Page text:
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Discussion in 'Inspire 1 Discussion' started by Ian Fraser, Jan 5, 2015.

  1. Ian Fraser

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    Hi Everyone

    I don't have my Inspire 1 yet I haven't even ordered it yet. My plan is to buy one from a store front (not online order) in couple of months.

    I am waiting see how it goes for all you early adopters and I will use the time to read all I can and to learn as much as I can. This will be my first Quad Copter so I have a lot to learn.

    So for the next couple of months I will be lurking around and learning as much as I can.
     
    sdjackaerial likes this.
  2. turbodronepilot

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    Hey Ian ..welcome to the forum. .may I suggest getting a trainer quad to practice on before you get you inspire1..I like the dromida ominus . .also I have to tell you about buying through Amazon.com. .you can't go wrong in my opinion. .they will take care of you if you have a problem. .I usually try buy from them directly. .they won't charge you until it ships which might not be for a while..I recived an email today from them wanting to make sure I still wanted it..said delivery might not be until February. .ugh..so order one now and cancel whenever for whatever reason ..
     
  3. danvet

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    Probably good advice. Whatever you do, don't buy direct from DJI. Zero customer service.
     
  4. Ian Fraser

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    I am in Australia so the delivery fees from the USA will be very expensive indeed.

    There is a Local store that sells them so I will shop local.

    Learning to fly the thing well I will take my time and if I believe what I read they sound easy to fly. I would be interested to hear from any other beginners on how they are going.
     
  5. Err0xx

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    I'll be honest- anyone with even a small amount of experience playing video games can fly a quad with minimal practice. IMO, buying a quad just to "practice with" is a waste of money. Every "drone" flies differently. They have a different sensitivity, sometimes different controls, different responsiveness, etc. I own 47 different drones (quad, hex, and octa) and I don't think any of my flight experience with those devices helped me fly my Inspire 1 better the first time. First quad I ever flew was a $6000 custom built DSLR quad and it was so easy to fly with me having a background in video games. 9 years later, I've had one crash and it was the result of a Wal-Mart bag being blown into the front 2 propellers, totally out of my control. It's not just me that thinks flying these things is quite simple- my nephew was over at my house 2 days ago and he flew my Inspire 1 all over our yard, around trees, over our house. He's 7 and also an avid video gamer; however, it was his first time with a quad.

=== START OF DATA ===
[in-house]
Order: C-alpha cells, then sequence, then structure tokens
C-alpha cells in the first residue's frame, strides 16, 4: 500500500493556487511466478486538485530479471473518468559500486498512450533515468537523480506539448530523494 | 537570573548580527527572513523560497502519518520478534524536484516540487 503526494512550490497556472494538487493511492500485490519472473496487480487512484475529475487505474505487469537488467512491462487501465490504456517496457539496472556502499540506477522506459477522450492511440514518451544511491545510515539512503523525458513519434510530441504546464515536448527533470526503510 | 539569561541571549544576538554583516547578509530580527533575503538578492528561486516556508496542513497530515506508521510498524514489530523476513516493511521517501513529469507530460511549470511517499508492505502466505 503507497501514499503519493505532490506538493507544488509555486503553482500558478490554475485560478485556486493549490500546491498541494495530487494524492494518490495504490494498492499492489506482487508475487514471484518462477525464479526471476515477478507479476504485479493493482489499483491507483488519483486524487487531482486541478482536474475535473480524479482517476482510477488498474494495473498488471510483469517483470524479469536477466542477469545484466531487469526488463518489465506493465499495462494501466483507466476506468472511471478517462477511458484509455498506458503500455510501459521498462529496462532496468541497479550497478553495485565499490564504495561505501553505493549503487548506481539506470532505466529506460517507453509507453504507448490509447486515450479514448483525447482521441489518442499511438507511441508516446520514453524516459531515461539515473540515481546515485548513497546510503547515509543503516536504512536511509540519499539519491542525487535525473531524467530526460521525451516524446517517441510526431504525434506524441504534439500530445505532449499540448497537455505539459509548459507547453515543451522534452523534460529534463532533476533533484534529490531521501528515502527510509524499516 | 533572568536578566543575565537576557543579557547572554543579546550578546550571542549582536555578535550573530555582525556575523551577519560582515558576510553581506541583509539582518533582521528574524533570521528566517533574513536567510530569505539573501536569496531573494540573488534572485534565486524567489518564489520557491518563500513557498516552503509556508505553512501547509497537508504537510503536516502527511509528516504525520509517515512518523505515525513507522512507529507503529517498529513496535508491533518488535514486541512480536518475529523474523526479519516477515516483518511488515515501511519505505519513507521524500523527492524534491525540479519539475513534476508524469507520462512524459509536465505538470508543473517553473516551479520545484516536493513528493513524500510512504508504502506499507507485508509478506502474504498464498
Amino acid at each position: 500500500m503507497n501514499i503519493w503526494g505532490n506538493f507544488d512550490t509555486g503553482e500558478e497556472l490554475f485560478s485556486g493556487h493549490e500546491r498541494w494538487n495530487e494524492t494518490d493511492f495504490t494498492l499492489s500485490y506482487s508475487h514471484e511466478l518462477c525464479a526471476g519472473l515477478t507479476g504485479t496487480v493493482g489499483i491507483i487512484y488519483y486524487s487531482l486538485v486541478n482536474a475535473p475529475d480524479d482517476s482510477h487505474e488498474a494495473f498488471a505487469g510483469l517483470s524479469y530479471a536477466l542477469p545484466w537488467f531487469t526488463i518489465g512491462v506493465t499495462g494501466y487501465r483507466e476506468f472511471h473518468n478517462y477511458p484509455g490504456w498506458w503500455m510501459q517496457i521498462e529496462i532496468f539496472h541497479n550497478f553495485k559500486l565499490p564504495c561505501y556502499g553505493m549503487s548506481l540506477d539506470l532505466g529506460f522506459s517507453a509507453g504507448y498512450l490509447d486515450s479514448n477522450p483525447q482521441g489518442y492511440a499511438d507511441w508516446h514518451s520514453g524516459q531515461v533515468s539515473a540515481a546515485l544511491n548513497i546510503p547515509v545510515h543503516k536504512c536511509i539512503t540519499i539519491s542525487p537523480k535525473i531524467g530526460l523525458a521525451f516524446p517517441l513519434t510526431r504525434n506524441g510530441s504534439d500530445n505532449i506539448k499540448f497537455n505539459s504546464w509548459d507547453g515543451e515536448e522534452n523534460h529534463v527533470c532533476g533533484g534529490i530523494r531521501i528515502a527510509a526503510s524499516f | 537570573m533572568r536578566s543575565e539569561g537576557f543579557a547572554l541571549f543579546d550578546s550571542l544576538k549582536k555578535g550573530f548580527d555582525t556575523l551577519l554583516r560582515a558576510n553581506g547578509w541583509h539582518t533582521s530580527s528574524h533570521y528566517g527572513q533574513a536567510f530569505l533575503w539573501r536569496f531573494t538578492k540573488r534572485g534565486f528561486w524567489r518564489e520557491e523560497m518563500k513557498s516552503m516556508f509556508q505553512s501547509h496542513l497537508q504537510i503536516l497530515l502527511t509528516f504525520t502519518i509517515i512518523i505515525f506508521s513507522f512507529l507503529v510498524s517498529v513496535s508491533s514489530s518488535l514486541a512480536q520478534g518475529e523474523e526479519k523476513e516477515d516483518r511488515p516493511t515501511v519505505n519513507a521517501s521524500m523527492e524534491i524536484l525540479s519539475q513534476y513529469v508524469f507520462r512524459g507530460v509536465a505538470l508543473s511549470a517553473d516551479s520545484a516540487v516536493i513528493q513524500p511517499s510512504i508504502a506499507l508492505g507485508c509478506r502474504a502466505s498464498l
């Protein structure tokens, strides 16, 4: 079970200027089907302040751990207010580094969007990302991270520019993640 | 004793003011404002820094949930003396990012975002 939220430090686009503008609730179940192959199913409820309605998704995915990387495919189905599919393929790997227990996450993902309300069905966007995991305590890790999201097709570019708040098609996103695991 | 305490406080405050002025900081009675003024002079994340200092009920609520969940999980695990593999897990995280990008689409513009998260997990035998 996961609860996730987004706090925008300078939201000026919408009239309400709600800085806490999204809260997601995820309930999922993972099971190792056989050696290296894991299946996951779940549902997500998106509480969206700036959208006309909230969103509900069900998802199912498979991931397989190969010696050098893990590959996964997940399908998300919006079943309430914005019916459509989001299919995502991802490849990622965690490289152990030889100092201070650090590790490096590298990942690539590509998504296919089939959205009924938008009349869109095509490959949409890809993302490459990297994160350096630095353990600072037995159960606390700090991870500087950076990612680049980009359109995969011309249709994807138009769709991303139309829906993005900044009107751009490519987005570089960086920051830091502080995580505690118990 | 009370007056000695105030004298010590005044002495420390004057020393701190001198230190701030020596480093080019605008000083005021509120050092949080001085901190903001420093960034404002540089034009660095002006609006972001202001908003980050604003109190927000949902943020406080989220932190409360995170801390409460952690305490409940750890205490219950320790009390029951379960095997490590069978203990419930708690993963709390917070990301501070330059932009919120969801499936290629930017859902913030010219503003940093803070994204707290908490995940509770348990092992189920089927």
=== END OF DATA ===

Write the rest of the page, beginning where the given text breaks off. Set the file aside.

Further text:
The Inspire 1 is super easy to fly- the stability is very, very good. You'll be fine- just don't try to do a barrel roll on the first battery charge. You'll benefit from learning to fly on the drone that'll be your primary aircraft.
     
    #5 Err0xx, Jan 6, 2015
    Last edited: Jan 6, 2015
    crashburn likes this.
  6. turbodronepilot

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    Gotcha. .someone recommend I get a trainer first and I'm glad I did,just wish I would have figured out that I had a huge tree in my backyard and avoided it... Haha..
     
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  7. shockwave199

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    Ouch about the walmart bag. And, you're brave and quite mad to let a 7 year old fly a 3k bird, around trees no less. I wouldn't care if the kid was a video gamer developer. Quite mad o_O;)